To avoid trash talk, Steven Adams told Kevin Garnett he didn’t speak English

Kevin Garnett
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Kevin Garnett intimidates people. In the machismo-fueled world of professional sports nobody comfortably admits they were intimidated, but in the wake of Garnett announcing his retirement, a number of players stepped forward to say exactly that. And that KG trashed talked them fearlessly.

Oklahoma City’s Steven Adams found a way to avoid that — tell KG he didn’t speak English.

Brilliant.

Adams was lucky, KG had a reputation for going harder at foreign-born players with his trash talk and intimidation. Then again Adams is not the kind of guy prone to be intimidated.

Pistons’ Stan Van Gundy “encouraged” by players speaking out, protesting social issues

CLEVELAND, OH - APRIL 17: Head coach Stan Van Gundy of the Detroit Pistons yells to his players during the first half of the NBA Eastern Conference quarterfinals against the Cleveland Cavaliers at Quicken Loans Arena on April 17, 2016 in Cleveland, Ohio. NOTE TO USER: User expressly acknowledges and agrees that, by downloading and or using this photograph, User is consenting to the terms and conditions of the Getty Images License Agreement. (Photo by Jason Miller/Getty Images)  *** Local Caption ***Stan Van Gundy
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Athletes are injecting themselves into the needed national conversation about race, violence, and policing in this nation. That has taken some very public forms, including LeBron James, Chris Paul, Dwyane Wade and Carmelo Anthony speaking at the ESPYs, and Colin Kaepernick taking a knee during the national anthem and leading others to do so. Some NBA players likely will follow Kaepernick’s lead.

Pistons coach/GM Stan Van Gundy likes seeing players speak out.

A couple of his Detroit players — Reggie Jackson and Marcus Morris — said they backed the 49ers quarterback. Here is what the never shy Van Gundy said about all of it, via Vincent Ellis of the Detroit Free Press.

“I’m encouraged by the fact of what some of those guys stood up and did at the ESPYs and had a conversation,” Van Gundy said. “I’m really proud of the fact that we have guys that not only see the problem, but want to try to do something about it…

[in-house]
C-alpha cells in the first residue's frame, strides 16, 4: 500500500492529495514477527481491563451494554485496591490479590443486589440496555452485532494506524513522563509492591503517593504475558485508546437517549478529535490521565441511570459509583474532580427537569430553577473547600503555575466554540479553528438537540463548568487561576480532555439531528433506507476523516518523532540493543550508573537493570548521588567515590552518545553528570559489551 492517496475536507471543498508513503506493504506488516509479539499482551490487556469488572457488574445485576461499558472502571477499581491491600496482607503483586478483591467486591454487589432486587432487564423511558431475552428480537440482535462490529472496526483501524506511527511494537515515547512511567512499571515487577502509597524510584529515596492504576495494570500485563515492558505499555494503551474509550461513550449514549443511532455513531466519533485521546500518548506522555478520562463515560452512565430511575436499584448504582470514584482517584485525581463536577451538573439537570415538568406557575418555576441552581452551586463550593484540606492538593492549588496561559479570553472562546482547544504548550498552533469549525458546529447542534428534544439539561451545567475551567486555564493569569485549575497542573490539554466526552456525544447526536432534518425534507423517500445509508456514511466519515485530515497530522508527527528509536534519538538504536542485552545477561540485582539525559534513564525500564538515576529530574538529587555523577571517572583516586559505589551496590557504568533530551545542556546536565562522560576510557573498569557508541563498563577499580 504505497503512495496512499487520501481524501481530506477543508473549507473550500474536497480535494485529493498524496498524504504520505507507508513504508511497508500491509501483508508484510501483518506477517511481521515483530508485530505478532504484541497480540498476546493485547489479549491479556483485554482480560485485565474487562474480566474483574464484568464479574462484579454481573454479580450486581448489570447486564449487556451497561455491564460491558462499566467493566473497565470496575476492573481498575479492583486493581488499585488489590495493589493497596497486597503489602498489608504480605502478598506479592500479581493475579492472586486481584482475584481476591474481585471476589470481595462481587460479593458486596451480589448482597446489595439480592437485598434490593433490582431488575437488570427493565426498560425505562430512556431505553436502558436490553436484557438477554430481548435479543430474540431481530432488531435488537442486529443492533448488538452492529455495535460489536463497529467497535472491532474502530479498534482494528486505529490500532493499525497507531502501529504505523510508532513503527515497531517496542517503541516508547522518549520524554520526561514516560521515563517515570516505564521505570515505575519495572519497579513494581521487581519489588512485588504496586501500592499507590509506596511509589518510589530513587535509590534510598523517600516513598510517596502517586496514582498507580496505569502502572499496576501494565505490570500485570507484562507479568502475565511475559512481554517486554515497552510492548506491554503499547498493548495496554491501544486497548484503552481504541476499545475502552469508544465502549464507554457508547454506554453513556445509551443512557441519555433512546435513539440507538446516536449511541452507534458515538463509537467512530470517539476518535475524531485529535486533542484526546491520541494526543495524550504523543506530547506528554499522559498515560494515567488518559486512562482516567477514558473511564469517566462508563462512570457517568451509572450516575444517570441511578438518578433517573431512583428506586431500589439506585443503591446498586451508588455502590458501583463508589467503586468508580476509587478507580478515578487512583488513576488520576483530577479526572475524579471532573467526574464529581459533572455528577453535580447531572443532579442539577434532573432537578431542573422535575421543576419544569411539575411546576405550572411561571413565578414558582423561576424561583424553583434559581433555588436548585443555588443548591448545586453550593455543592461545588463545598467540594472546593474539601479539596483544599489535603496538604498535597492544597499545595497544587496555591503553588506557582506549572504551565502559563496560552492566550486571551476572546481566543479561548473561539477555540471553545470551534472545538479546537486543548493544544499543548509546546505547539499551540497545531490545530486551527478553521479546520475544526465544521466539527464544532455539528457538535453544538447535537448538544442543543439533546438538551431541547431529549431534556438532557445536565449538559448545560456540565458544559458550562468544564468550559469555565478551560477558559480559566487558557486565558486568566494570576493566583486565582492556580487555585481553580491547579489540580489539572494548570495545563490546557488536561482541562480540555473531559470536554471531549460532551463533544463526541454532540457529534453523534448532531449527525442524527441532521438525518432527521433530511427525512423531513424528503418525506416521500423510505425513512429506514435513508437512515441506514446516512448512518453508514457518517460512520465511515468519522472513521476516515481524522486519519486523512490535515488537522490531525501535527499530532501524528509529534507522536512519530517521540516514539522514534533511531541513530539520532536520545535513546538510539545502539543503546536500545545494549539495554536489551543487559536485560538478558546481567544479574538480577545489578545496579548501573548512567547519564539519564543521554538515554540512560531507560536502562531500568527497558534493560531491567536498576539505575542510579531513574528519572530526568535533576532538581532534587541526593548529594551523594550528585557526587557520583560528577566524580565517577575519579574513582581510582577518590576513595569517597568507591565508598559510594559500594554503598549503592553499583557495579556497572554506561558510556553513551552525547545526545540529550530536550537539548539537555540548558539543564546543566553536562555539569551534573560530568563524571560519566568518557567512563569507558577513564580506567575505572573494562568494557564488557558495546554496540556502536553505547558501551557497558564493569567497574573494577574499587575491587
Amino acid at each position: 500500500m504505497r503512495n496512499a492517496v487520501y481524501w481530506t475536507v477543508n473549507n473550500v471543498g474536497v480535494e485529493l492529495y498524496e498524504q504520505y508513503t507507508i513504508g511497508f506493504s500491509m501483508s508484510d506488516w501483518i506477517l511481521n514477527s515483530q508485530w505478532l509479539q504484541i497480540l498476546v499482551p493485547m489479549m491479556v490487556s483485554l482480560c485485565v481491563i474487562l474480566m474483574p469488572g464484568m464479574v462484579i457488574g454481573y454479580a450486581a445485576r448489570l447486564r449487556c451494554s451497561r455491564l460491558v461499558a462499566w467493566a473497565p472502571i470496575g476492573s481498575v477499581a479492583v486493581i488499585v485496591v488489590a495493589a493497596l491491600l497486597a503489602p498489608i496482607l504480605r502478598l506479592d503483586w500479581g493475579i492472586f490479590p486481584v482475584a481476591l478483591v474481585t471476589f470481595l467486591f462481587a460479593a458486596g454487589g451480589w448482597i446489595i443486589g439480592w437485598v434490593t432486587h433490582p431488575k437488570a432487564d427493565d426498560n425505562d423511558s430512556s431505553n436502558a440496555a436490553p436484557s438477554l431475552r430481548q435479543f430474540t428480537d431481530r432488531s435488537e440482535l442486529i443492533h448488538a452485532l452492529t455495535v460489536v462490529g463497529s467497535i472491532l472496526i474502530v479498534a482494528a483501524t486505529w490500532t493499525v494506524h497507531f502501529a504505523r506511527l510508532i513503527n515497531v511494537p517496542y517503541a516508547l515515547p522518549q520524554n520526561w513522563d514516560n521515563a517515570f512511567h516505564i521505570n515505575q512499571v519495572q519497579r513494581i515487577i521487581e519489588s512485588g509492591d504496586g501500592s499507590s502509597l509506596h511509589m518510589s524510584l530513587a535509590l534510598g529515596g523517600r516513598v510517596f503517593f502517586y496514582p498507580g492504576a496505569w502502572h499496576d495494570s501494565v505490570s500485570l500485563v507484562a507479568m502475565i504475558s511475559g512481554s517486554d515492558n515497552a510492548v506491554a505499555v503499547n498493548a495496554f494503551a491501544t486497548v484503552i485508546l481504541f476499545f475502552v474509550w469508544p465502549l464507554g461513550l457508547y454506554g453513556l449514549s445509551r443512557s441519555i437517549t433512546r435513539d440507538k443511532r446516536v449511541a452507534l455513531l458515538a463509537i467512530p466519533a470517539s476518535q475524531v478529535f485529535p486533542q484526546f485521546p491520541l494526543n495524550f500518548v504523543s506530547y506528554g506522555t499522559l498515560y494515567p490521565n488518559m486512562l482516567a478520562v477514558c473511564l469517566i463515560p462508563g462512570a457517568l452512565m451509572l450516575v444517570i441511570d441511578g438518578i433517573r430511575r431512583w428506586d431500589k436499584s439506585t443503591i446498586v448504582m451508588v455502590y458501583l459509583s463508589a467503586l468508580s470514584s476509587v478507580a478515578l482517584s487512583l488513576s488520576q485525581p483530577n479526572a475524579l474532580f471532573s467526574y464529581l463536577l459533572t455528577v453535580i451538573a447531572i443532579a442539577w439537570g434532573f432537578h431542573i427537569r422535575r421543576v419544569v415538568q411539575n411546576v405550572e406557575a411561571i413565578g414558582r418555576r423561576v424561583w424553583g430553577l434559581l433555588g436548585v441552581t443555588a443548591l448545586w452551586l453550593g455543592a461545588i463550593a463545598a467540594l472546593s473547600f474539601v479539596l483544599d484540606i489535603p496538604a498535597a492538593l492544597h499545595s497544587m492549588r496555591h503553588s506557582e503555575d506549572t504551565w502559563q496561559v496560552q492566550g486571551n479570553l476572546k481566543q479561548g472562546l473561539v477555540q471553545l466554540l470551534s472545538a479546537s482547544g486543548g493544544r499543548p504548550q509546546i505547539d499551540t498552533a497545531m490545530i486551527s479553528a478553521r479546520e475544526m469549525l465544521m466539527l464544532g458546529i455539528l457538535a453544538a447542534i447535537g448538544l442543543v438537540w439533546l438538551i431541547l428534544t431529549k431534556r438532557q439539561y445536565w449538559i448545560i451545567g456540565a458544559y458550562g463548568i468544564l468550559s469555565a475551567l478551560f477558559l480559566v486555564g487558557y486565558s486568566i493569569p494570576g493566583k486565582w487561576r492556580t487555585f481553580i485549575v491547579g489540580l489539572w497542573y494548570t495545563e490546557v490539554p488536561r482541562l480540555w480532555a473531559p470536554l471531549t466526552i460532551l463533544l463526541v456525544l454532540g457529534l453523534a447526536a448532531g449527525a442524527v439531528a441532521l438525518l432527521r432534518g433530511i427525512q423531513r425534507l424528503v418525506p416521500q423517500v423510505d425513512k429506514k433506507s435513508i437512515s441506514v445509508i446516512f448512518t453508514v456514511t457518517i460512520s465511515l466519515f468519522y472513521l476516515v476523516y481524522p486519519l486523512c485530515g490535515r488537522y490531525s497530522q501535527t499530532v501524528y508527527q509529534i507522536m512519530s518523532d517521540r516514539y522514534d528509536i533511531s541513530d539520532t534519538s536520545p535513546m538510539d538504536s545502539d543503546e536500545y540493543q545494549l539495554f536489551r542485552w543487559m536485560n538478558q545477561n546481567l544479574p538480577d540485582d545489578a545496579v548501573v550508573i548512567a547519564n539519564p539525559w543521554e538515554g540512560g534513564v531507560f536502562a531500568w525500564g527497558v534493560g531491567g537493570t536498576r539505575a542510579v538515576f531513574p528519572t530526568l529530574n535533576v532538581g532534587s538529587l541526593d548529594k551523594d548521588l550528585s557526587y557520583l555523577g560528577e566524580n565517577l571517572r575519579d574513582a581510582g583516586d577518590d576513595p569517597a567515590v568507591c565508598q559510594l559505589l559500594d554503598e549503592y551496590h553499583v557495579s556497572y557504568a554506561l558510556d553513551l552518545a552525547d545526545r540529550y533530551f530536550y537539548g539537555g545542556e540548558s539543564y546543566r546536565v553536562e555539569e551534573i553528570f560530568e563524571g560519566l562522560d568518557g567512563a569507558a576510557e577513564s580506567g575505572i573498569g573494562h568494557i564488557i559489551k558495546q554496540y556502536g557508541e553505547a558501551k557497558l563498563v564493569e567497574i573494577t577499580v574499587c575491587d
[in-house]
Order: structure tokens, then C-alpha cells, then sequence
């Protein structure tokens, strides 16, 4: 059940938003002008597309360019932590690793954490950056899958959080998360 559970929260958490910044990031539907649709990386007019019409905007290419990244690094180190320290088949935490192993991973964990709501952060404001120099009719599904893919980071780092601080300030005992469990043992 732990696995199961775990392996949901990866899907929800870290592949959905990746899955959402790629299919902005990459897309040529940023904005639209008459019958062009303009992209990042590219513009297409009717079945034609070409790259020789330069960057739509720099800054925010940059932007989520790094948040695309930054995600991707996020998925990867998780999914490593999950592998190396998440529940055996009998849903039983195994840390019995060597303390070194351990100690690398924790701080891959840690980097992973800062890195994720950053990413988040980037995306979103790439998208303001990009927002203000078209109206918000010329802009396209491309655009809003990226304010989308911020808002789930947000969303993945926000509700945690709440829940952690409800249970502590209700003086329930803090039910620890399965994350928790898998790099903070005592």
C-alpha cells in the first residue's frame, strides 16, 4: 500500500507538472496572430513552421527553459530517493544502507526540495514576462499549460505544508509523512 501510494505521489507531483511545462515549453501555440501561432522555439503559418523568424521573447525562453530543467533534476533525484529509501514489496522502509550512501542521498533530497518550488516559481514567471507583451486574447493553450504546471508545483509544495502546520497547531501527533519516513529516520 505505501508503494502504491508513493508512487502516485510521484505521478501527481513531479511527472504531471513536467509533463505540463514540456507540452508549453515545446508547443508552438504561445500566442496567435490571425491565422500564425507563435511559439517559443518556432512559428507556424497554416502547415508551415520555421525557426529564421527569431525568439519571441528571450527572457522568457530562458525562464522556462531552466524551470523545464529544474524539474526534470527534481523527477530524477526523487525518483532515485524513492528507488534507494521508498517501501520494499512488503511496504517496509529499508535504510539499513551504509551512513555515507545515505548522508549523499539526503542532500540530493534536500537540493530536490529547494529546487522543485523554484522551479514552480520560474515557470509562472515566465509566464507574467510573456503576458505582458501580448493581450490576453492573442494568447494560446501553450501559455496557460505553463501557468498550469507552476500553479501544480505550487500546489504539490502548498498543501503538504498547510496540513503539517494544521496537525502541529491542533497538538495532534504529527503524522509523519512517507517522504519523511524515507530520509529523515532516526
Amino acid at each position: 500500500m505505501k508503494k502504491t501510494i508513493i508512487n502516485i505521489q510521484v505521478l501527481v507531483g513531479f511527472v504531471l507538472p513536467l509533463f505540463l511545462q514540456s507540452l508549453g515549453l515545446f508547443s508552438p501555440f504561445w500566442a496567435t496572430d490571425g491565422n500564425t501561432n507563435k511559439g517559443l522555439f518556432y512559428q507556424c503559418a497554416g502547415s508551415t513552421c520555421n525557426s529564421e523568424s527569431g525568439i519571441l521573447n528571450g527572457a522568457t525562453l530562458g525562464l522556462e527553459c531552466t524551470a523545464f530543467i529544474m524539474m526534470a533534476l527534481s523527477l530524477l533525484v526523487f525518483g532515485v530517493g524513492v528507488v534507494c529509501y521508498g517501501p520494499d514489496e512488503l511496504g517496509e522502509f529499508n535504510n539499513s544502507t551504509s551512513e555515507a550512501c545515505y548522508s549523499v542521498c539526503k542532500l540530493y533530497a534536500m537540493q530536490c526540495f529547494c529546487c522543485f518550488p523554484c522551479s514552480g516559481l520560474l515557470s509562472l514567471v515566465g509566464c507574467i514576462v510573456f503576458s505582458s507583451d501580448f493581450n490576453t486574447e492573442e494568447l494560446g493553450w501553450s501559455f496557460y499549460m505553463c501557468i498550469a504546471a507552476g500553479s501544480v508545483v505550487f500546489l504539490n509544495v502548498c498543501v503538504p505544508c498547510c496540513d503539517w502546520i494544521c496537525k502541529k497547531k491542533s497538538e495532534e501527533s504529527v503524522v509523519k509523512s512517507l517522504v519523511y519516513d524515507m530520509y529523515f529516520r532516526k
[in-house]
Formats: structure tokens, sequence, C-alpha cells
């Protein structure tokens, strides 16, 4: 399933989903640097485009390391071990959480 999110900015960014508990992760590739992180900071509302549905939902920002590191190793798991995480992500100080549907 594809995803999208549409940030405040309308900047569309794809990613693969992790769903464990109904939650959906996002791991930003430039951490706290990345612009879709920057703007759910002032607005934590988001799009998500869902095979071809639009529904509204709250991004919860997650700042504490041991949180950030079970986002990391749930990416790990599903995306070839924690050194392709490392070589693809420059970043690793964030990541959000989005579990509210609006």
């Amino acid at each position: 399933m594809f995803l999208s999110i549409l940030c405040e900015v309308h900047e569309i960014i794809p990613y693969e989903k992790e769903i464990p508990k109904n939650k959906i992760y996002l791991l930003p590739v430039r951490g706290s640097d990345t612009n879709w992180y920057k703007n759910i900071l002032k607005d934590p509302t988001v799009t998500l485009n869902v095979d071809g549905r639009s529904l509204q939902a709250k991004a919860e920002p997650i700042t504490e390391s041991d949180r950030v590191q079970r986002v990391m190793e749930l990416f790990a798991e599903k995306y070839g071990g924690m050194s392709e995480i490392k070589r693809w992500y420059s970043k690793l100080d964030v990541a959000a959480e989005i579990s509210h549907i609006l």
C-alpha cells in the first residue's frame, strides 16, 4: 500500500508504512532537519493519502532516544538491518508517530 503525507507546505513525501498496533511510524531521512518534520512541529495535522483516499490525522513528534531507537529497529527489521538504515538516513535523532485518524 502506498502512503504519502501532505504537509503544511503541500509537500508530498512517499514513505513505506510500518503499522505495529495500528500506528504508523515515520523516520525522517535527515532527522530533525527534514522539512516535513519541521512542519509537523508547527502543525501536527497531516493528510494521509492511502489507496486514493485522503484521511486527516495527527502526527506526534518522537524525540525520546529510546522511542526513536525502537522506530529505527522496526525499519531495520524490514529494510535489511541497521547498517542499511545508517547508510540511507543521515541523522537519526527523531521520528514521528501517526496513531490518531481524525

“To me, in some ways, (police brutality is) just the most visible to focus on and it goes to deeper inequities in our criminal justice system, our education system so there’s so much to focus on,” Van Gundy said. “I think it’s great that we have players that want to be part of that conversation, and a lot of players that want to go beyond the conversation and be part of the solution.”

Van Gundy has been telling his players part of that solution is to vote.

The players union and NBA sent out a release saying they wanted to work together to create positive change, but details are still vague on what that might be. The only thing we know for sure as we head into the NBA season — with as divided a nation and election as anyone can remember as a backdrop — is that some NBA players are going to try and keep the conversation going.

Sunday is 16th anniversary of greatest dunk ever: Vince Carter over Frederic Weis

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It was the last game of the group stage of the 2000 Olympic basketball tournament at the Sydney Olympics, the USA was taking on France, another USA win on its way to another gold medal.

But what we all remember is this one play — Vince Carter dunking over the 7’2″ French center Frederic Weis.

Best. Dunk. Ever.

By anyone.

Weis was never the same.

In an impressive career — two-time All-NBA, eight-time All-Star, hours and hours of crazy highlights — this is always going to be the highlight at the top of the list. So we will use the anniversary of this dunk to look at it one more time.

Hat tip to nitramy at NBA Reddit.